Sebbie Hall a teenager from Lichfield, Staffordshire who struggles with learning difficulties, has performed a random Acts of Kindness every day since March to raise money for disadvantaged and disabled young people and highlight small grass roots charities.
Since lockdown forced his school to close, 17-year-old Sebbie Hall decided to try and raise money for children who might be affected by loneliness and who don’t have devices with which they can keep in touch with their friends. He has already raised £5000 and his goal is to double his money by Christmas and reach £10,000 to celebrate 10 years of World Kindness Day.
The money is being distributed to charities that work with disadvantaged young people. Sebbie wanted to stop people being lonely and so the funds have so far been used to buy online communication devices such as tablets, interactive computer screens and set up performance arts therapy groups in two areas that can be worked in face to face settings or online, thus ensuring an ongoing positive impact on the mental health of disadvantaged young people in the community. He originally pledged to perform 100 acts of kindness in ten days, and his work included gardening, car washing, collecting lego stickers for children, paying for strangers parking, leaving a pot of change form his pocket money in the laundrette for anyone to use and handing out 300 packets of Nice biscuits to lift people’s spirits. Sebbie buys a lottery ticket every week and for the last month he has brought 2, one for him and one for a lucky stranger…no strings attached…the list is endless. Sebbie so enjoyed seeing people happy that he has continued with campaign to help others and now does a daily act of kindness.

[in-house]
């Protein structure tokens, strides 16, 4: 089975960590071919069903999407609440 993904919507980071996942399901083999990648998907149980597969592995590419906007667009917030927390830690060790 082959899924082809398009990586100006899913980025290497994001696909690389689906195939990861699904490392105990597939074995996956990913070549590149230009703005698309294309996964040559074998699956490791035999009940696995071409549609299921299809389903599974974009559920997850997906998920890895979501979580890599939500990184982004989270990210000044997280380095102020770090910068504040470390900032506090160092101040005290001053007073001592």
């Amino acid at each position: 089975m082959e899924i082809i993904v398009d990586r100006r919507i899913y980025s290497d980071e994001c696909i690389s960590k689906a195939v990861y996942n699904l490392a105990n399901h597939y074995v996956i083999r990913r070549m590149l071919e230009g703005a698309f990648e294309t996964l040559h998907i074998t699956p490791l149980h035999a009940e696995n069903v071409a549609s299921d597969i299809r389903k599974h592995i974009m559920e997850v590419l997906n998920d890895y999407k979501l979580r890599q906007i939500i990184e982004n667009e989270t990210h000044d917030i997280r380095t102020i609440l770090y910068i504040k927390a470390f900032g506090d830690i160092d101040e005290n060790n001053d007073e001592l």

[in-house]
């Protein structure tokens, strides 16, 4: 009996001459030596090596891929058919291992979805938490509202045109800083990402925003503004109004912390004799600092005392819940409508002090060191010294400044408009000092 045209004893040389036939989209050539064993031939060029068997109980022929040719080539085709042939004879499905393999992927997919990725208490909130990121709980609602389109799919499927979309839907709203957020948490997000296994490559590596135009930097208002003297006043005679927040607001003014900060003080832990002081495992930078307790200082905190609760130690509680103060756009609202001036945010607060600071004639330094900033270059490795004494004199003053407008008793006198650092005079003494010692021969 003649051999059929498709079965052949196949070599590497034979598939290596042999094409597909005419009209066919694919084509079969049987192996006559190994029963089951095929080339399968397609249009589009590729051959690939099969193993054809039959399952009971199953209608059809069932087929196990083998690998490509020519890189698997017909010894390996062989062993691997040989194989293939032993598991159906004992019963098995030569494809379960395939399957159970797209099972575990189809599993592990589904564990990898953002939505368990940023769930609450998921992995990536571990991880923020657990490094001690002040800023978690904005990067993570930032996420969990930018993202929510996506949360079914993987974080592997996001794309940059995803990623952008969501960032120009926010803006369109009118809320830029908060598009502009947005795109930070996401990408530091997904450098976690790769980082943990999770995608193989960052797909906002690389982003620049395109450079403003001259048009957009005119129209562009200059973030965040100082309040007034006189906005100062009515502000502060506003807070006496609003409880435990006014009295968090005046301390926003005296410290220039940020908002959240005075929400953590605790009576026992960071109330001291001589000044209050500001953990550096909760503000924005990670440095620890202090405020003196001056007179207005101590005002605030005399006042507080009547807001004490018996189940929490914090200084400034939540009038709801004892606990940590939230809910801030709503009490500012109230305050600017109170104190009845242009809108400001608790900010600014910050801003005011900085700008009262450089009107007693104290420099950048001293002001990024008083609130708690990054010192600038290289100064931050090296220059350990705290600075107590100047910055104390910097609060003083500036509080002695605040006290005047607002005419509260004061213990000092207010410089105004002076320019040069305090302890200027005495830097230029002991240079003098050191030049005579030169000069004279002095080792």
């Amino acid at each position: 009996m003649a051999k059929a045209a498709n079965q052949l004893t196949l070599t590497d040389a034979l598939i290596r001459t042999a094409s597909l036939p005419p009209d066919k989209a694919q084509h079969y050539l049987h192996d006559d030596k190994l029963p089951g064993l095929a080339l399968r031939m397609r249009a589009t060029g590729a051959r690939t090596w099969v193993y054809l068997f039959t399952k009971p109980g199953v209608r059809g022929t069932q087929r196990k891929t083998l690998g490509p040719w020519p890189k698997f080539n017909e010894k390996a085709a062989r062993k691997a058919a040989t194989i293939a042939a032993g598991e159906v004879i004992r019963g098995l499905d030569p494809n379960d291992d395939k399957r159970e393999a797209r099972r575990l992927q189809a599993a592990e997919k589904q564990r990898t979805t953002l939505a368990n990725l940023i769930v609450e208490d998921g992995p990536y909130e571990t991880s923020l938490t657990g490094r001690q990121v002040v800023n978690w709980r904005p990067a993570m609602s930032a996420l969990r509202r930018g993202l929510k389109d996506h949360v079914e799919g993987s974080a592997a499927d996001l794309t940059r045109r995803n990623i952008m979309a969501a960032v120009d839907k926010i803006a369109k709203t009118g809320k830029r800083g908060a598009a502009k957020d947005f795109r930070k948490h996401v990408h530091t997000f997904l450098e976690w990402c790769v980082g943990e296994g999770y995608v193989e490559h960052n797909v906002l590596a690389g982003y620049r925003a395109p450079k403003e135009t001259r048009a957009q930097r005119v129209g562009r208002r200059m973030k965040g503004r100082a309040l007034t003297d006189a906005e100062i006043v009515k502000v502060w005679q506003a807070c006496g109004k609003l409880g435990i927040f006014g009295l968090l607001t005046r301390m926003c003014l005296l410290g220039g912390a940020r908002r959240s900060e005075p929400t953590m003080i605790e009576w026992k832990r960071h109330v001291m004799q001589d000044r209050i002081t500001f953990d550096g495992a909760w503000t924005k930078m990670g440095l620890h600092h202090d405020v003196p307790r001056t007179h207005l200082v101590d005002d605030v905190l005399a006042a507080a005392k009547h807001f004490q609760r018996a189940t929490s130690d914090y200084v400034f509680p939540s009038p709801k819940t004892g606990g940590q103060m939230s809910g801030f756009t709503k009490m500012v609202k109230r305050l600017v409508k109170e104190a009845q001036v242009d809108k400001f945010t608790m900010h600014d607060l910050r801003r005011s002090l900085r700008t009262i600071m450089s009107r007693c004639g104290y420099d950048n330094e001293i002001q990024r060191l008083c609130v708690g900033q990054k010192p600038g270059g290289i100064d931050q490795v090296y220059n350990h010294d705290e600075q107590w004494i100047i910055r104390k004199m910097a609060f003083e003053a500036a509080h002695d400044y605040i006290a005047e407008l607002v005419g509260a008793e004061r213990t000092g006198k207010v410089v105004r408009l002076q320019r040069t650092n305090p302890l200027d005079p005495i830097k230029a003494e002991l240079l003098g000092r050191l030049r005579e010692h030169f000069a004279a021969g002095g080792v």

Not only are the funds being used to support inclusion and mental health but the kind acts themselves are having a huge impact on the wider community. As much as making people smile, his kind acts are now highlighting other organisations and important community issues and are actually opening doors to other opportunities for himself and others.
For example, Sebbie saw lots of waste pumpkins around his home town and spent 2 days after Halloween collecting over 50 of them. He then distributed them to 2 local foodbanks and Cafe Oasis, which delivers meals to disadvantaged people. Sebbie helped prepare the meals before school yesterday and we have been told that his 50 pumpkins fed over 300 people yesterday. This showed Sebbie how important it is not to waste food and he has now formed a partnership with ‘FoodCycle.’ Foodcycle works across the country and builds communities by combining volunteers, surplus food and spare kitchen spaces to create nutritious meals for people at risk from food poverty and social isolation. Sebbie is now volunteering once a week to help out in their Sutton Coldfield branch.
Sebs acts of kindness have also inspired other groups to do the same and he is fronting a kindness campaign in one local charity who work with young people. All of its 600 members are now performing one random act of kindness a week, they report that it makes …‘everyone feel good.’